England flyhalf question still not settled, says Greenwood

  • Rugby
  • Monday, 24 Aug 2015

Rugby Union - France v England - Stade de France, St Denis, France - 22/8/15 England's George Ford looks dejected Action Images via Reuters / Andrew Boyers Livepic

LONDON (Reuters) - The battle between George Ford and Owen Farrell to be England's first choice flyhalf is wide open just weeks before the rugby World Cup gets underway, former England centre and TV pundit Will Greenwood told Reuters.

Ford established himself as coach Stuart Lancaster's top pick with some commanding displays in the Six Nations earlier this year, but an error-strewn performance during a loss to France on Saturday may have re-opened the door for Farrell, feeling his way back to form after an injury-hit year.

"Two weeks ago before the warm-up games it was Ford but things have changed very quickly," said Greenwood, who won the World Cup with England in 2003 playing outside Jonny Wilkinson.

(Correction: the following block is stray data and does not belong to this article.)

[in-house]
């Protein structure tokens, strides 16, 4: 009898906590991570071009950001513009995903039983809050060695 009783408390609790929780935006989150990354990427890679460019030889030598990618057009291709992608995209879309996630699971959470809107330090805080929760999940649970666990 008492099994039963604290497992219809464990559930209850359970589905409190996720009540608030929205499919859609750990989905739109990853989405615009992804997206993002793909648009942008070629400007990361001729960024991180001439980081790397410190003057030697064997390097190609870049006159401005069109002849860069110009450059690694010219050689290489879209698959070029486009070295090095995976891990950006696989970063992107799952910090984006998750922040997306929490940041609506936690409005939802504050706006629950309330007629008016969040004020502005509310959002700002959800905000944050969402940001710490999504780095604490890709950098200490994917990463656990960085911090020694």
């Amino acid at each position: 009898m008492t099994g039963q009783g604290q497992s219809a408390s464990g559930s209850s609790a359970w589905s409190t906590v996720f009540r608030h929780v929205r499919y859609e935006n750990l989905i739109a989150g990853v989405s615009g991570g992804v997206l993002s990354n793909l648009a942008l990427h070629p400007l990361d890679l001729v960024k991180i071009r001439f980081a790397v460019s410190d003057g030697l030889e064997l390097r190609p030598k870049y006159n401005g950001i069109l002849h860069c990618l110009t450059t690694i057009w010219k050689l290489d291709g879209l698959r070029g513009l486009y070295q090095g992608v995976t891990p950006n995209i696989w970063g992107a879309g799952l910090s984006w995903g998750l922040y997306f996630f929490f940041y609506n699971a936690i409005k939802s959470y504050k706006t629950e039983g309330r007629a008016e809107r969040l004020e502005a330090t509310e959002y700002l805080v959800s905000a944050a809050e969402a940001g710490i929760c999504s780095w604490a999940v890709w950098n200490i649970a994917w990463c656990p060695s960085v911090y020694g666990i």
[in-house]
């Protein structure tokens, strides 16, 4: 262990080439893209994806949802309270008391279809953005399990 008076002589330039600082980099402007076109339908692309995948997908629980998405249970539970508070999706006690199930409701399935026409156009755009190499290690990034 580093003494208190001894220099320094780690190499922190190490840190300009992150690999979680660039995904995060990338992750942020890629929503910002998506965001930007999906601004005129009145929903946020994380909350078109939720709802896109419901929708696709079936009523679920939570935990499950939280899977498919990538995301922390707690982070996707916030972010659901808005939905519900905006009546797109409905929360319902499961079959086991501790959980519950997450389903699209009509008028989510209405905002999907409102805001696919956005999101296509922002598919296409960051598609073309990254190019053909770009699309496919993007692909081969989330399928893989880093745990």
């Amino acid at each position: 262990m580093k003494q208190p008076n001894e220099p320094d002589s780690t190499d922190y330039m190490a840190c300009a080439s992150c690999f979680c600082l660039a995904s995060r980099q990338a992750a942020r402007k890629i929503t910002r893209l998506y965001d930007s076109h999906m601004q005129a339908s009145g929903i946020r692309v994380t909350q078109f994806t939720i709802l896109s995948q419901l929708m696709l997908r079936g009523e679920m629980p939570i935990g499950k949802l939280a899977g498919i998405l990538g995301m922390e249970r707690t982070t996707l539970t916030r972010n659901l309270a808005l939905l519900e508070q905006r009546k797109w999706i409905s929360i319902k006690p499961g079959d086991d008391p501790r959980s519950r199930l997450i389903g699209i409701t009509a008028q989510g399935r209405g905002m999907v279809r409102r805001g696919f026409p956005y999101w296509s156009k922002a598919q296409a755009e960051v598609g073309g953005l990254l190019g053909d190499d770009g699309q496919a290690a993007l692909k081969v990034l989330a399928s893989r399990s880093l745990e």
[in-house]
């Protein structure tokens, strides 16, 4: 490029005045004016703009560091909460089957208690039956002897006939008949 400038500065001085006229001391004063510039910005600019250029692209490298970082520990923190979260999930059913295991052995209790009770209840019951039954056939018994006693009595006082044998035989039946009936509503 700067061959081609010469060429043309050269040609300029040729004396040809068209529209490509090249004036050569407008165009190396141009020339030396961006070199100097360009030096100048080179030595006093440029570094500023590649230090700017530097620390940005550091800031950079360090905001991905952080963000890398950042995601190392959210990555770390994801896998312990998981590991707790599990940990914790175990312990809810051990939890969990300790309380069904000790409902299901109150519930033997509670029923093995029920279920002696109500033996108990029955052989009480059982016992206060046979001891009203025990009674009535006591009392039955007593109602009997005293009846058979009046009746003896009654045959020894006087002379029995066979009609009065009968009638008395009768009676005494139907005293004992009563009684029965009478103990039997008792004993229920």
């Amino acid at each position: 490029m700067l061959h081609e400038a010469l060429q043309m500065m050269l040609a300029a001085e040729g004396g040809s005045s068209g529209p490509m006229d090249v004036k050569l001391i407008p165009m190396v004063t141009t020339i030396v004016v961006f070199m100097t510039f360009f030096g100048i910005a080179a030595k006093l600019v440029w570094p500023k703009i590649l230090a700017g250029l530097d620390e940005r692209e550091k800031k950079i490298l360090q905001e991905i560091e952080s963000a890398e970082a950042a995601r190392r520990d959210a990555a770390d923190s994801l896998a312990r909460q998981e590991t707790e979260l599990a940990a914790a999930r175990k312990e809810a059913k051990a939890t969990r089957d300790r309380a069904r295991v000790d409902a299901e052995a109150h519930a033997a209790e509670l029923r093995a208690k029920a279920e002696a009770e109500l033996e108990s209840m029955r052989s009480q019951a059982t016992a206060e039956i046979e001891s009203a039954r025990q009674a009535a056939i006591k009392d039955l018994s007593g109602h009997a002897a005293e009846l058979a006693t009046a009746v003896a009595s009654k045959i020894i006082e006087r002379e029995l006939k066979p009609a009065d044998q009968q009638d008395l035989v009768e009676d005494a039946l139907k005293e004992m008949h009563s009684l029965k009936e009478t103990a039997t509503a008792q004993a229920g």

The choice of who Stuart Lancaster picks in the main playmaking role will be crucial to the country's chances of success on home soil with other such as New Zealand and Ireland boasting experienced campaigners in Dan Carter and Johnny Sexton.

Farrell put in a typically-robust performance in England's first warm-up match, a 19-14 victory over France at Twickenham, while a nervous-looking Ford, albeit behind a struggling pack, dropped catches and kicked errantly in the return leg which saw England lose 25-20 in Paris.

England have one more test against Ireland on Sept. 5 to configure their best team before the tournament starts.

"I still believe that Ford gets the opportunity against Ireland...but you can totally understand why Farrell will have his cheerleaders saying you should pick him," Greenwood said.

"He is a cracking animal."

England open the tournament on Sept. 18 against Fiji at Twickenham and Greenwood remains confident the hosts can top a group that includes Wales and Australia, and push through to a potential semi-final against Ireland or France.

At that point, it's anyone's game, said Greenwood.

"Predicting a semi-final in a World Cup is a mug's game. They are notorious graveyards for favourites.

"You only have to look at France beating New Zealand in 1999, Australia beating New Zealand in 2003, or England beating France in 2007."

(Reporting by John Geddie, editing by Mitch Phillips)

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